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No more lame excuses — get some exercise

I hear rumblings of a new movement emerging within the fitness industry.

Leaders in the industry, who recently met at the annual Summit for a Healthier America in Washington D.C., are pushing to make regular exercise and primary prevention the twin pillars of our nation’s evolving healthcare system.

That idea was enthusiastically discussed, uniformly endorsed and energetically promoted.

Having worked in this industry for the last 24 years, I can appreciate the many physical and economic benefits that regular exercise imparts. I can also recognize and appreciate the manifold opportunities inherent in health promotion efforts. I have been promoting the awareness of the benefits of exercise for a long time. It is little wonder that backsliding recreation center members try to avoid me. Consequently, I’ve had to listen to lengthy explanations offered in response to polite comments, such as, “I haven’t seen you in a while,” made in passing by the broccoli bin.

Do I make people feel a wee bit guilty if they have not been exercising? Or if they haven’t been to the recreation center?

I hope not.

Individual responsibility is the first step in the pursuit of a regular exercise program. The old saying, “You can lead a horse to water, but you can’t make it drink,” holds true in this situation as well.

One of the recreation center members, Rex Vaughn, shared this story with me and, with his permission, I’m passing it on.

In 2008, 65-year-old Rex was wearing size 48 blue jeans, weighed 250 lbs., and was diagnosed with diabetes and myriad other conditions. Rex was “at a dead end.” Today, he is a healthy 180 lbs., has controlled his diabetes, eliminated the need for many medications and “feels great.”

He reports, “I was on my way to an early grave,” when his physician referred him to the Jackisch Drug diabetes program. There he met fourth-year pharmacy student Julie Bohm, who quickly determined that a change was in order. After listening to Rex, she called his physician and requested he write Rex a prescription for an exercise program to lose weight.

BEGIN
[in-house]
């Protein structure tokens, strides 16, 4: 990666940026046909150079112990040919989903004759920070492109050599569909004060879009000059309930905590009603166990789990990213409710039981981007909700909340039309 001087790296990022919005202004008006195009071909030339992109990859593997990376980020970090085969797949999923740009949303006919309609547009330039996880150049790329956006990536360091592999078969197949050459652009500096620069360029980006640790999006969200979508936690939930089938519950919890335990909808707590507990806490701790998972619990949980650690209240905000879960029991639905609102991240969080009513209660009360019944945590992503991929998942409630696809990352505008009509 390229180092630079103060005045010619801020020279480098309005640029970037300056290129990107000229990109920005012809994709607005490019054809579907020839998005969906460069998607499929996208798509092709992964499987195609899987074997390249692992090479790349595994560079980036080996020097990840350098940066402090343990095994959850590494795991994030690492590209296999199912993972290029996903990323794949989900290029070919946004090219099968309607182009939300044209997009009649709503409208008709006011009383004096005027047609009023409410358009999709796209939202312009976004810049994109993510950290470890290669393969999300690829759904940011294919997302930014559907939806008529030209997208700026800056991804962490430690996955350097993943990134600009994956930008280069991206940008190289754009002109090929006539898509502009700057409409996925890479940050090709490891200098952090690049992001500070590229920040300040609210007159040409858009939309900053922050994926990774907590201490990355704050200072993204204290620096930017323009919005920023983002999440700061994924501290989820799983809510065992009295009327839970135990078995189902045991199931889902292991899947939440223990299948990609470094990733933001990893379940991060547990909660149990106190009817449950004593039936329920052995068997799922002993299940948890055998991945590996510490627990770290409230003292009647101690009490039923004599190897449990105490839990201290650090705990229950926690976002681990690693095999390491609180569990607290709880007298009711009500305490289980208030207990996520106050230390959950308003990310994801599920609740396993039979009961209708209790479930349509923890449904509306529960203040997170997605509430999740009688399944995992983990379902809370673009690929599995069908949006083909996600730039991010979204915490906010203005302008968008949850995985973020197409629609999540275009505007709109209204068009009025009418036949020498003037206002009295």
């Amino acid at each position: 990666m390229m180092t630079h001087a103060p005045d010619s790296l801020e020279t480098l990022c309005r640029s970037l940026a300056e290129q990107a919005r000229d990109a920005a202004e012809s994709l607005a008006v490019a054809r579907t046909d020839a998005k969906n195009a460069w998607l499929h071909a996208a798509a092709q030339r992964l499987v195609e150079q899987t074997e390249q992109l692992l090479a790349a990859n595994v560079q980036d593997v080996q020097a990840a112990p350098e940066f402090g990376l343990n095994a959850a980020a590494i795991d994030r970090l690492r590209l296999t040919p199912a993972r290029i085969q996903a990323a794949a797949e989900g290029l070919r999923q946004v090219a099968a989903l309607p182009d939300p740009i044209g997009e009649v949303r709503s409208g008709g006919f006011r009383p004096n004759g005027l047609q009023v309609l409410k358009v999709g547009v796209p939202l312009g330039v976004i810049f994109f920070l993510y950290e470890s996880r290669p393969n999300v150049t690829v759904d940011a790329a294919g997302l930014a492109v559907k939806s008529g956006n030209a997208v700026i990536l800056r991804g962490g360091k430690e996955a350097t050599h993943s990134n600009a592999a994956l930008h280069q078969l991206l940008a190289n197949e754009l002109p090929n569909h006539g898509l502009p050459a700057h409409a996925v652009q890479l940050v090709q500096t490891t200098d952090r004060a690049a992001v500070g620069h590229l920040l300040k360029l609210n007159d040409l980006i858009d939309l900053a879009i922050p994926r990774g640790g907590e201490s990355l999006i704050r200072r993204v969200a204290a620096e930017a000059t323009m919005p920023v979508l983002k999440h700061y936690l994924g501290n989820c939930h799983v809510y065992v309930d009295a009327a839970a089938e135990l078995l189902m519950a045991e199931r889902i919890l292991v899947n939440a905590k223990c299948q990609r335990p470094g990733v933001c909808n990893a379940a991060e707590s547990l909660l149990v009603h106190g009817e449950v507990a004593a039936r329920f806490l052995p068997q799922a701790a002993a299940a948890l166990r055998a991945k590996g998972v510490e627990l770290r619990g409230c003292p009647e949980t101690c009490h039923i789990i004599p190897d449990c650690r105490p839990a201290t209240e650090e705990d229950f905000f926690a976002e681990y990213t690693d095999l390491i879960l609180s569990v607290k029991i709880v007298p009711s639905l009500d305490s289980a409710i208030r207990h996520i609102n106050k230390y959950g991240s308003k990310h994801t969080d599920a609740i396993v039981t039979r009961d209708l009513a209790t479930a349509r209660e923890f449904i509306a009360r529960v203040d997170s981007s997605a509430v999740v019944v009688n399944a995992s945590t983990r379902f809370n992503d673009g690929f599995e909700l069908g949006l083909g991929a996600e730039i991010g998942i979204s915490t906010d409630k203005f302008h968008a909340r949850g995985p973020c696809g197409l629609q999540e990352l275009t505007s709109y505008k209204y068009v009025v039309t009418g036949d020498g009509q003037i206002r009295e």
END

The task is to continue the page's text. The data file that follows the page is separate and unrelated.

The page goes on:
Julie said, “Rex, there is an exercise prescription at your doctor’s office. If you would pick it up, it will be there waiting. I encourage you to do it.”

That call was the impetus Rex needed. From that point on, he followed a recommended diet, started an exercise program and learned more about diabetes and how to control his blood sugar.

Dropping 70 lbs. and transforming himself had other positive outcomes for Rex. These included lowering his blood pressure and cholesterol, as well as reducing pain and sleep issues —? all influencing his doctor to discontinue some of his medications.

Today, Rex is still very committed to a regular exercise program.

Several of the instructors at the recreation center, who are also employees at Pagosa Mountain Hospital, have had great success in helping people to lose weight. They continue to offer phenomenal wellness programs to help many achieve weight loss and adopt good exercise and food habits. Check with the hospital or come by the recreation center to talk with Kelly, Jessica or Angela.

One of the most common excuses I hear for not exercising is the lack of time. Though many people cite excessive “busyness” as the reason for forgoing visits to the gym or even getting out for a bike ride or a walk, new research demonstrates that even short periods of exercise contribute to one’s physical well being. If you have made up your mind not to exercise regularly, you’ll have to come up with a different excuse.

Working at the University of Ulster, in Northern Ireland, Dr. Mark Tully and his colleagues conducted a 12-week study involving 106 healthy, but sedentary, adults ages 40-61 to determine whether less is as good as more when it comes to activity.

Some participants walked 30 minutes three times a week, while others followed the recommendation of the Centers for Disease Control and Prevention, clocking 30 minutes per day for five days out of each week. Both groups recorded marked improvements in their blood pressure, as well as significant decreases in their waist and hip measurements.

Even most heart problems are no longer an acceptable reason to avoid activity. A four-month study of 37 heart failure patients, led by Dr. Robert Hollriegel at German’s Leipzig University, found that those who cycled for 30 minutes a day not only developed new stem cells in their bones — a feat that no drug can duplicate — but also had a greater number of small blood vessels in their muscles, increasing oxygenation.

Dr. John Cleland, a heart failure specialist at the University of Hull in Britain, and a spokesman for the European Society of Cardiology, says he hopes this information will “prevent people from getting into a cycle of deterioration when they’re afraid to exercise and they avoid activity that leaves them out of breath.”

I also hope it will prevent me from having to listen to more lame excuses in the aisles of the supermarket.

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